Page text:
When I first spoke to tattooist Ryane Urie about her work, she described it as “colouring outside of the lines“. When she uttered those words, I knew we had to interview her!
The Denver-based artist attempts to break boundaries with her creations whilst respecting tattooing’s traditional roots and progression at the same time. Ryane brings together old and new, city and nature, structure and fluidity to create an approach to the artform that’s refreshing to see.
Read on for comforting words on the evolution of tattoo styles and moving statements on the processes of art creation… this is an inspiring interview for anyone wanting to spark a passion for tattooing.
I’ll let Ryane do the rest of the talking!
Beccy: Tell our readers a little bit about where you’re based and how this impacts on your work.
Ryane: I am a native to the small but bustling city of Denver -a place where city art collides with nature’s beauty. You can’t turn a corner without seeing something painted on the sidewalks and (if you are really paying attention) some wildlife lurking.
This is what inspired me to paint sloppy, with loud colours… even if it did get me into trouble from the authorities a few times when I was growing up. I finally found my way into tattooing years later and have now been at it for a little over two. Find the job you love, never work a day in your life.
Beccy: Traditional versus watercolour. Painting within boundaries versus breaking them. Let’s talk about that!
Ryane: As an apprentice, I was ‘raised’ in a more traditional shop. That means block colouring, solid, thick lines and great designs that are legible from a distance. I was drawing roses in my sleep in those days.
It was a constant struggle at the time because I was a messy watercolour artist outside of tattooing and just wanted to splatter ink across every soul I met. Many tattoo artists from the founding days still don’t believe in deviating from the solid designs that have stood the test of time since Sailor Jerry. To think of colouring outside of the box literally would make many cringe.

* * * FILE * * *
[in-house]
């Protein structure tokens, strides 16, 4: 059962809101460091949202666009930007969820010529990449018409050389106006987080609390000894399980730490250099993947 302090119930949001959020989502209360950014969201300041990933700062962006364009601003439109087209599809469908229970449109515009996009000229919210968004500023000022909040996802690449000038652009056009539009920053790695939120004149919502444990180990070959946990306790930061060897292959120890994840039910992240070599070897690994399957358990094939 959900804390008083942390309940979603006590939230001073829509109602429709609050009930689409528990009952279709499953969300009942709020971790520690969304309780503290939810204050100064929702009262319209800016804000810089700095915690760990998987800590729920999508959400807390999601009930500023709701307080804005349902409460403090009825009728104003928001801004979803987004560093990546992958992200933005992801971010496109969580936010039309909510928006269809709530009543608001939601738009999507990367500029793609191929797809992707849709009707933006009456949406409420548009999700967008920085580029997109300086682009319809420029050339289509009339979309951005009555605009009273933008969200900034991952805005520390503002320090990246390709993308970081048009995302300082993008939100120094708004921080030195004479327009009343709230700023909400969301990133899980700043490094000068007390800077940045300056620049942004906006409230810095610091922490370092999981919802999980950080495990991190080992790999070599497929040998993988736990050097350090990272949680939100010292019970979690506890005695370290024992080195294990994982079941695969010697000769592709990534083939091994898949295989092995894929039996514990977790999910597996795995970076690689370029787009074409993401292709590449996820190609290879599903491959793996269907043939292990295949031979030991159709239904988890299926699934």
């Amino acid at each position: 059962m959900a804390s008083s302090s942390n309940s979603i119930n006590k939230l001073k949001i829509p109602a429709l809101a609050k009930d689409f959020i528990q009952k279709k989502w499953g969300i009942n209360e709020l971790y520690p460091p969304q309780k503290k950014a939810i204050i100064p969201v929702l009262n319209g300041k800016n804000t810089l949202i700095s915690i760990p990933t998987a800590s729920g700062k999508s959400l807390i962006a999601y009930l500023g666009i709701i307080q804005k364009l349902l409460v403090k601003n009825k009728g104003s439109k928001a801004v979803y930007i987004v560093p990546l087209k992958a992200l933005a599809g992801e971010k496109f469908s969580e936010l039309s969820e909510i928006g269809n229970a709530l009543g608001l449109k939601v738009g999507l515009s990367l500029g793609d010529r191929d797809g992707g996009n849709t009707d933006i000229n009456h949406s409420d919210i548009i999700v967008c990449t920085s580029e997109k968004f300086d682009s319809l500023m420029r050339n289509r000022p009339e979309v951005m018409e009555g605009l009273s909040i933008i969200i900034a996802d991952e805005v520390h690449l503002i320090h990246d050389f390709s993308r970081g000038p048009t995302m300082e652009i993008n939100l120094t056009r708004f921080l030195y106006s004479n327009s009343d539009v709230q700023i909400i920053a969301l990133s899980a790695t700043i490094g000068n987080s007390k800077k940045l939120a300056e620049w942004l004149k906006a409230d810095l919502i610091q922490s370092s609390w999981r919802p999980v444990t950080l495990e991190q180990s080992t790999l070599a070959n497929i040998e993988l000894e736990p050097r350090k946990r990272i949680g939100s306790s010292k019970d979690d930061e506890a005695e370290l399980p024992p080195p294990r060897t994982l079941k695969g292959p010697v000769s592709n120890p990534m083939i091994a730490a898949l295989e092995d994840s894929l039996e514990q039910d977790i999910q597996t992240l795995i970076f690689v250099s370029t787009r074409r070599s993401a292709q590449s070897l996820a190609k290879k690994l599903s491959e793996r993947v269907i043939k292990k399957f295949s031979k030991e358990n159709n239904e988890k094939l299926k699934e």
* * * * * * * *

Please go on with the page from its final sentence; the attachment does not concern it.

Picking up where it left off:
Many also argue that the watercolour designs will fade faster and are a waste of time. This is where I found the hybrid of the two worlds. I love to create bold, black lines to give the watercolour tattoos more of a ‘bone structure’ so they will stay visually legible over time. The splattering of colours all around carries the eye across the flow of the body.
Beccy: How do you intend to keep this philosophy with your work as time goes on? What are your plans for the future?
Ryane: I’d like to meld more amazing styles together – that will be my new adventure. I would love to combine portrait realism with sacred geometry to create a beautiful organic blend of people and science. Until then, I plan to try to play with colour transitions and watercolour styles in more intricate designs – focus on an organised chaos as opposed to random splats.
Beccy: Tattoos, tattooing – what does it mean to you and your clients?
Ryane: Lately, it’s been easier to break the rules of art with style. A new generation of clientele have been more open to tattoos as a work of art and allow me the room to play with new ideas. This has only fuelled the fires of my love for the this industry and the infinite boundaries it can offer for me as an artist and for my amazing clients.
If you haven’t experienced the process of a tattoo yet, that’s okay, there is still time. Be sure to shop for an artist that meshes well with you and is great at listening to your needs and not afraid to set fair expectations of the artwork that you will give a heartbeat to.
I tend to draw designs that connect to me and then post them publicly in the hope that they connect with someone else too. This usually brings in, not only a client, but a connections that makes us friends in the long run.
Follow Ryane on Instagram to keep up-to-date with her work.
Text: Ryan Urie / Beccy Rimmer / Inkluded
Photos: Ryan Urie Instagram
Categories: Tattoo Artists and Art